FCC Focuses On Waxman 'Net Neutrality' Framework

December 03, 2010 12:11 PM
With the Federal Communications Commission's announcement that it will review net neutrality on Dec. 21, the real devil will be in the details: What framework will be voted on by the commissioners, who are already divided, perhaps irretrievably? The focus then is on "the framework" developed by Democratic Congressman Henry Waxman of California, who is chairman of the House Committee on Energy and Commerce.

FCC Report Confirms Slow Broadband Speeds; Don't Panic Yet

August 18, 2010 01:56 PM
The new FCC Broadband Performance OBI Technical Paper No. 4 is already fueling the hype machine with the headline that consumers get roughly half the stated upload and download speeds Internet service providers claim. What the FCC found simply confirms what we knew already: the speeds advertised by ISPs are not what end users actually receive, but the reality isn't as bad as the numbers suggest. The report states that 80 percent of broadband users need only four megabits per second (Mbps), which equals the actual average speed that users received across all types of services offered.

Net Neutrality: Where The Money Goes

August 12, 2010 08:00 AM
As we all know, Google and Verizon have reached a private agreement to for Google to pay for priority shipping of its bits over Verizon's networks. Both companies are getting beat up for that agreement. Google is getting beat up because they have long been proponents for net neutrality and have turned their back on the wireless side. Verizon is getting beat up because they are Verizon. But the pernicious FUD that is spread about Net Neutrality is appalling. It started long before October 2009, when the FCC rules were proposed, and hasn't stopped since. Net Neutrality doesn't stop providers from doing business. It does attempt to stop them from doing business unfairly.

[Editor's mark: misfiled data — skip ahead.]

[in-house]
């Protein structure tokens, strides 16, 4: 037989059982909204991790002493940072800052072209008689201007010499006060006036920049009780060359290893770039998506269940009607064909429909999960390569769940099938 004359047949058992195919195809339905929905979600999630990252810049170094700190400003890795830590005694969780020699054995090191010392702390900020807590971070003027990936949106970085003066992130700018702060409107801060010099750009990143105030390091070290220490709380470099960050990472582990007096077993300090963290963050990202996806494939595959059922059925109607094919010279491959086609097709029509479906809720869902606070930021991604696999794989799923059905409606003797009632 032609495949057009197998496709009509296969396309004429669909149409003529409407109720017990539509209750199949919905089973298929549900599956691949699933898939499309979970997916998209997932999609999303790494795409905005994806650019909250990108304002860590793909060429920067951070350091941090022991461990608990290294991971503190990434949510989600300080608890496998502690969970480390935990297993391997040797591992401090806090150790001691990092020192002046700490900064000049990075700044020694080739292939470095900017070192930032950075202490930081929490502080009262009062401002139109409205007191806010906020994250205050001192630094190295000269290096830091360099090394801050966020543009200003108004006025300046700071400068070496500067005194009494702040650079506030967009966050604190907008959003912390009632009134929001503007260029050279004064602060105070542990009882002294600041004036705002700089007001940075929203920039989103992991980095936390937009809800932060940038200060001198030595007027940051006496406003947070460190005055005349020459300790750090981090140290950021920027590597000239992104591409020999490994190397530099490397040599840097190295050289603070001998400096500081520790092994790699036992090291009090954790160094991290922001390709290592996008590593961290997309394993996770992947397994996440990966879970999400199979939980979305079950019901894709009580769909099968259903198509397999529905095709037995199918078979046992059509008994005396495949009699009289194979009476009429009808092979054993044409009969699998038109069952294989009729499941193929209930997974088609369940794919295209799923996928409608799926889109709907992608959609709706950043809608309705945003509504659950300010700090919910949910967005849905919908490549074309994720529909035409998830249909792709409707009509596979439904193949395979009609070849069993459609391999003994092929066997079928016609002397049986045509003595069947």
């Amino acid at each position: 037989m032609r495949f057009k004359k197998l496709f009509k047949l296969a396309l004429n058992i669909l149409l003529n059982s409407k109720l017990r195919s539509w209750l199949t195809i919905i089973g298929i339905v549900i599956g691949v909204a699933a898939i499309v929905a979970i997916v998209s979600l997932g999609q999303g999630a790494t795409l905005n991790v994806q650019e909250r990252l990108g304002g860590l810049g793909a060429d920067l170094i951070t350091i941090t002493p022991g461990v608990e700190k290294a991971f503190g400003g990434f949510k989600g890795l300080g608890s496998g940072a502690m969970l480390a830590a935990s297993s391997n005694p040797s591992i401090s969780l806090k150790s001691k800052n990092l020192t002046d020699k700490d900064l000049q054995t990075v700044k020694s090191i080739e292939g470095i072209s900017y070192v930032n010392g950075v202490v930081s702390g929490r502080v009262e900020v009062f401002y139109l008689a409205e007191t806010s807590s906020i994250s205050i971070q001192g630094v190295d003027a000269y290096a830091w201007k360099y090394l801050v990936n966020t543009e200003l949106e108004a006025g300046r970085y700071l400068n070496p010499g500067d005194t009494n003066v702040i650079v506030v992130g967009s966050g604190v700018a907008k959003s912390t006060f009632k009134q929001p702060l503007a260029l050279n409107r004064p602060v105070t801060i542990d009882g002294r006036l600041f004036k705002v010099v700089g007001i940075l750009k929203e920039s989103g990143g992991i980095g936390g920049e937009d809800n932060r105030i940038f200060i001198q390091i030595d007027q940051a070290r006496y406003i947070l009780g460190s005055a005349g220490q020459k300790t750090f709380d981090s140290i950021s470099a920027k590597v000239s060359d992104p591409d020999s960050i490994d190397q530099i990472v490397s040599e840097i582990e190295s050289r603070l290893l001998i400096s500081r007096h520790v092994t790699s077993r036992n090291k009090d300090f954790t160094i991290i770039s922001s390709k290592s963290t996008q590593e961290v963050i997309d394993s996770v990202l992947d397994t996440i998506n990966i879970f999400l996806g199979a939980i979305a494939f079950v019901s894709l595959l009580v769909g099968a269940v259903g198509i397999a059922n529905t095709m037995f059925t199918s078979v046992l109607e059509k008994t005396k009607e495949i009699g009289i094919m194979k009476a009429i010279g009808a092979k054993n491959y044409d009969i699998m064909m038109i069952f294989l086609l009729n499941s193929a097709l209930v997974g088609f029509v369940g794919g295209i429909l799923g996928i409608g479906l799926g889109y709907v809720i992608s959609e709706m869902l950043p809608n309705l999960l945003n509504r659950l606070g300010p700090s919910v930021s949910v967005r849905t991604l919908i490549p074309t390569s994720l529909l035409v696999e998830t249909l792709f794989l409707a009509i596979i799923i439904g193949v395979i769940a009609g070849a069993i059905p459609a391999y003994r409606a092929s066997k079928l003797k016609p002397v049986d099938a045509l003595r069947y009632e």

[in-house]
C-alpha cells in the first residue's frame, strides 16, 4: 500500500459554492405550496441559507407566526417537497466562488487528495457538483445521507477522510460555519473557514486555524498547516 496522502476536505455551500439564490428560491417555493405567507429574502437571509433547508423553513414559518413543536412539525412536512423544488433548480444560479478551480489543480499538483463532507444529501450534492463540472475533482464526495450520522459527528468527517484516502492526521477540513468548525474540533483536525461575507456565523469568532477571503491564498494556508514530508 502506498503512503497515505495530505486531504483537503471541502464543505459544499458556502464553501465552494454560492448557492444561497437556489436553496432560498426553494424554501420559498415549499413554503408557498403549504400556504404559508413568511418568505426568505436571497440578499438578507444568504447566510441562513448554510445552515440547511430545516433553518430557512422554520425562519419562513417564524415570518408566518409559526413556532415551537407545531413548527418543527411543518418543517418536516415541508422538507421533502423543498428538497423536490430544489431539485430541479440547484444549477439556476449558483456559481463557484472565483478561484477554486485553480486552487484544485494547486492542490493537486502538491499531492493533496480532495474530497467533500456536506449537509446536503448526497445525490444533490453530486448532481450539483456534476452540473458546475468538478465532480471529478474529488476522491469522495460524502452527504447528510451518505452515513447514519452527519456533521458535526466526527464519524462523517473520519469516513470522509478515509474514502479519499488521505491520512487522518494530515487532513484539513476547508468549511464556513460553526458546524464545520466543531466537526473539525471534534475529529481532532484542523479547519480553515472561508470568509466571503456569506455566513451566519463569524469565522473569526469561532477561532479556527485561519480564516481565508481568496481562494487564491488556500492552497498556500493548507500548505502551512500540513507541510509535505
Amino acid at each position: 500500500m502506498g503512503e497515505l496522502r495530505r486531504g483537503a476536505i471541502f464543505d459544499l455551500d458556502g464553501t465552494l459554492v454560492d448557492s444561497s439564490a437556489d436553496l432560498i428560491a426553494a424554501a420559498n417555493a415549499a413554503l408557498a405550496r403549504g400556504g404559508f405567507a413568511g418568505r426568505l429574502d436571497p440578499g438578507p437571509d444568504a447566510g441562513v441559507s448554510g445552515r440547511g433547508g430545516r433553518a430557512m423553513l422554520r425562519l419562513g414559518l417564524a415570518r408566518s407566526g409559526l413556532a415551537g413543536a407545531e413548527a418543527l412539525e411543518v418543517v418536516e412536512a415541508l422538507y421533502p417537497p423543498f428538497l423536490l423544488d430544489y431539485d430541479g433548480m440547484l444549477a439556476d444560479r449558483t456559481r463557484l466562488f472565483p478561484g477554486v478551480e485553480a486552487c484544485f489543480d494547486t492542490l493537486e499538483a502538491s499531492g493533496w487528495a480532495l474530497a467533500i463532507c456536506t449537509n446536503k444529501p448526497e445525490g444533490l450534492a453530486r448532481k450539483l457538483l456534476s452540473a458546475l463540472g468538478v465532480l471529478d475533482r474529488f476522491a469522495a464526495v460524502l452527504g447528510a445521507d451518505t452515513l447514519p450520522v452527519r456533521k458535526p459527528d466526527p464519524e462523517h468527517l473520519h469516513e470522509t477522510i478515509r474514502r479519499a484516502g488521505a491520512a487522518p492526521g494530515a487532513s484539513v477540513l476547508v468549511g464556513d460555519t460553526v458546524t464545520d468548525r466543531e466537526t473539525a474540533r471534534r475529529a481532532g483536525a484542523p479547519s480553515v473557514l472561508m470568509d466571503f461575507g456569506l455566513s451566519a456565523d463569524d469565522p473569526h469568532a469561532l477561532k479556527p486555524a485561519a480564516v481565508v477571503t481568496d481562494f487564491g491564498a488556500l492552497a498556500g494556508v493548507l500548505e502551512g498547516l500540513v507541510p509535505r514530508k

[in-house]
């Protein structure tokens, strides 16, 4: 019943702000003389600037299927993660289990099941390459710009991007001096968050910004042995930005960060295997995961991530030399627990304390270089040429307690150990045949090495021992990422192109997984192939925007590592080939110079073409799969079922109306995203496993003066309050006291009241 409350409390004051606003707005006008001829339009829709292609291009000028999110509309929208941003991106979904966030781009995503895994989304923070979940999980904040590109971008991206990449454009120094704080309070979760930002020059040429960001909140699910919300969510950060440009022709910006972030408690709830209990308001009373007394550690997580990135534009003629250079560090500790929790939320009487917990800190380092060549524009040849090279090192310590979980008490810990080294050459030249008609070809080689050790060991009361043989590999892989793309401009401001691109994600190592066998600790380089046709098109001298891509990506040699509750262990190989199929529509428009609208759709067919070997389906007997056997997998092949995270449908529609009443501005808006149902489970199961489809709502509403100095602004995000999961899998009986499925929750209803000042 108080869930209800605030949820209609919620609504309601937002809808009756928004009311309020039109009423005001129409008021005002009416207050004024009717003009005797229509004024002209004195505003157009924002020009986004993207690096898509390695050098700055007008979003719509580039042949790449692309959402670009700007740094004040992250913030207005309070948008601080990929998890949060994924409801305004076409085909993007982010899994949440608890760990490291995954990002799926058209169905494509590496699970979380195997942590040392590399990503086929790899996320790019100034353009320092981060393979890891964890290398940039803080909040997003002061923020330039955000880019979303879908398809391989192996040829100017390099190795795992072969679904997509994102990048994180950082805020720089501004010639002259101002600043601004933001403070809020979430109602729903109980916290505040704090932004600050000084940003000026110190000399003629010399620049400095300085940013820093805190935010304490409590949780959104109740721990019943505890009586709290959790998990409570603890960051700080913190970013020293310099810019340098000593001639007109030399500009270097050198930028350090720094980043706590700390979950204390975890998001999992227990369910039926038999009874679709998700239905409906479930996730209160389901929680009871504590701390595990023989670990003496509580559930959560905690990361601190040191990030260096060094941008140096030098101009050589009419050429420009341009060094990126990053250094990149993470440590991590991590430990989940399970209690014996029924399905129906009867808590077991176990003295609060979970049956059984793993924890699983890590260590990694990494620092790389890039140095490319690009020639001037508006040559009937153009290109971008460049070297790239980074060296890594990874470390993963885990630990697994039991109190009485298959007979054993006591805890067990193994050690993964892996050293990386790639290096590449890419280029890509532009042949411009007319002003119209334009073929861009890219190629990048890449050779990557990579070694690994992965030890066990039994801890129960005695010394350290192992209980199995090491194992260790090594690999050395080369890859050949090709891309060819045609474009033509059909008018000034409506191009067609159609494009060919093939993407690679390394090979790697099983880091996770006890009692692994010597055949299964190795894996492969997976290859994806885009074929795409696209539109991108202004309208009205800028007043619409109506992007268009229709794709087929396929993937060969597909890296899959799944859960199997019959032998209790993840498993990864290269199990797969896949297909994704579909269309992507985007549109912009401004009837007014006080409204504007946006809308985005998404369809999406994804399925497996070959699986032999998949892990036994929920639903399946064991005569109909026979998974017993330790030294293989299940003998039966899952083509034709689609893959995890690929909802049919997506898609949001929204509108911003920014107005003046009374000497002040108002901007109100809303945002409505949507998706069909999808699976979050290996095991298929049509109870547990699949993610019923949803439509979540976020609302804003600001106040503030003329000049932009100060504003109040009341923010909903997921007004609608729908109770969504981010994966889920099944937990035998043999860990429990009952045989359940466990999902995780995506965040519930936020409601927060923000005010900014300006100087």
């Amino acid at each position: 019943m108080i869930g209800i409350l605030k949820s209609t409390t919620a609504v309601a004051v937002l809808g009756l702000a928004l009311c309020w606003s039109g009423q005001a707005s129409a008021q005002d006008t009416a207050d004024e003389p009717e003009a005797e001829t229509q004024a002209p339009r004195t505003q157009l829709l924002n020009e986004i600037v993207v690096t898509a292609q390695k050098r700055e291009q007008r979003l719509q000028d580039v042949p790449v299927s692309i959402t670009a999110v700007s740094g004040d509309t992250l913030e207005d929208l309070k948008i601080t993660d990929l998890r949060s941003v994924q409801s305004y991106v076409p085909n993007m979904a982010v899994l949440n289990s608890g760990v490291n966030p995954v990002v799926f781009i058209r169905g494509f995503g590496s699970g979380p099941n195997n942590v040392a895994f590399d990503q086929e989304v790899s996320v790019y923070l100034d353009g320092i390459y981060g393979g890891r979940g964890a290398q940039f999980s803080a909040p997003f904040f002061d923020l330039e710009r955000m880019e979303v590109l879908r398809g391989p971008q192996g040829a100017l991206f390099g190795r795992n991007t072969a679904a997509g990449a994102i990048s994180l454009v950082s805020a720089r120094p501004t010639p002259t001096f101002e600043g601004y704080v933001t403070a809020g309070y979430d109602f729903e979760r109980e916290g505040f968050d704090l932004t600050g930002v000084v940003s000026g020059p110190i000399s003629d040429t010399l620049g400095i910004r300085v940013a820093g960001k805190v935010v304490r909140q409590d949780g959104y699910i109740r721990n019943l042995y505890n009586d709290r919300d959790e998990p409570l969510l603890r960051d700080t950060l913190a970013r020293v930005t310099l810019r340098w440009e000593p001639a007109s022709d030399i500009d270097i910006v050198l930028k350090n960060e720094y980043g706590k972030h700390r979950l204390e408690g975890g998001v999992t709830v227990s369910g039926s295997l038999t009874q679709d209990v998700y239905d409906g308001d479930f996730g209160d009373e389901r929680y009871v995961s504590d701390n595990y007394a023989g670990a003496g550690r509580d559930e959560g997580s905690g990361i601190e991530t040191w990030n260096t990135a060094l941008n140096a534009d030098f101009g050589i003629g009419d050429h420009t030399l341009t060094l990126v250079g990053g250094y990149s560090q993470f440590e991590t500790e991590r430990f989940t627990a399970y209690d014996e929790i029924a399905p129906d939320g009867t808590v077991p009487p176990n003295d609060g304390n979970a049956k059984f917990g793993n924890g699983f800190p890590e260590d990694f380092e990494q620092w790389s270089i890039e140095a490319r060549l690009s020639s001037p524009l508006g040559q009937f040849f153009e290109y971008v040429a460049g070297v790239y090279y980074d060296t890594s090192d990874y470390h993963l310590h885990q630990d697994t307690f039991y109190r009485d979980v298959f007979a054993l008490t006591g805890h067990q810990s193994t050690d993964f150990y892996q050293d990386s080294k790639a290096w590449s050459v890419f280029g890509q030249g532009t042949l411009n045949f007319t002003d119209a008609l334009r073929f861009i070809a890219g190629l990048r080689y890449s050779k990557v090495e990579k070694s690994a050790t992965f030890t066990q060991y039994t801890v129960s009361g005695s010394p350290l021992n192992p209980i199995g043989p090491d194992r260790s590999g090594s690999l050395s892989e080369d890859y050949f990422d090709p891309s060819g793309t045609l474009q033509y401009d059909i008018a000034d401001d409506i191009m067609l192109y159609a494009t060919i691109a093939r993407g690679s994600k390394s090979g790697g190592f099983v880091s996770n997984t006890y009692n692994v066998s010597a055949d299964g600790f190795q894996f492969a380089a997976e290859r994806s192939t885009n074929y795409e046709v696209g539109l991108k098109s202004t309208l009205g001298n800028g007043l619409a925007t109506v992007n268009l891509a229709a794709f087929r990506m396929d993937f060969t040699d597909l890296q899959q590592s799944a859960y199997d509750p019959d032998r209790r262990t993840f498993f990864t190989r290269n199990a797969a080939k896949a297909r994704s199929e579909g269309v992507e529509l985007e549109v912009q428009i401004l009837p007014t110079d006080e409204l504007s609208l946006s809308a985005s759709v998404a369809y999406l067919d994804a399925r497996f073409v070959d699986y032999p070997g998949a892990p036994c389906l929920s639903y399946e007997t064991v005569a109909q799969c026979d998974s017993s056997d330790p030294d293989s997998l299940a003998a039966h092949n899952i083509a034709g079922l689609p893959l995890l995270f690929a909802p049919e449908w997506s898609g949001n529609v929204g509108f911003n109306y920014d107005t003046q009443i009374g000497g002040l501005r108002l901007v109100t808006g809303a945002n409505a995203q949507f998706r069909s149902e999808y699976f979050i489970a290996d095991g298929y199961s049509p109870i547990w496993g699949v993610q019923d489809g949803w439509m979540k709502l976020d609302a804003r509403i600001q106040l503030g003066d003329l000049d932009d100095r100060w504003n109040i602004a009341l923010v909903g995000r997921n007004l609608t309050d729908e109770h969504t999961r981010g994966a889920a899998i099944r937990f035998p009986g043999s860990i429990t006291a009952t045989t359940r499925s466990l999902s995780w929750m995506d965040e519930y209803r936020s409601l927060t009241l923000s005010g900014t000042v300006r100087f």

FCC Urged To Act On Net Neutrality

August 09, 2010 12:52 PM
The broadband debate will shift from private deals among carriers and content providers to regulatory solutions including reclassifying the Internet as a Title II telecommunications service, according to Senator John Kerry. Pointing to the "Congressional stalemate" over broadband regulation Senator Kerry said the FCC is likely to move ahead on a regulatory solution for oversight of broadband after public outcry over the FCC's private meetings with companies caused the FCC to drop the meetings.

Why The FCC Is Important To You

July 30, 2010 09:15 PM
As an organization, the Federal Communications Commission (FCC) may not seem as relevant as the WiFi Alliance or as technologically astute as the standards folks at the IEEE, but the FCC is becoming ever more important to the IT community on a number of fronts. The agency is a worthy subject of study for anyone who cares about pending changes in the wireless world.

FCC Releases Mobile Market Analysis

May 21, 2010 03:29 PM
For the first time since 2002, the Federal Communications Commission in its federally mandated annual Mobile Wireless Competition Report did not conclude that the market is competitive, rather that it has become more concentrated over recent years. The report, which reflects the state of the cell phone market for 2008 and 2009, determined that the mobile wireless ecosystem is "sufficiently complex" so that several factors need to be taken into consideration when doing an analysis of competitive market conditions.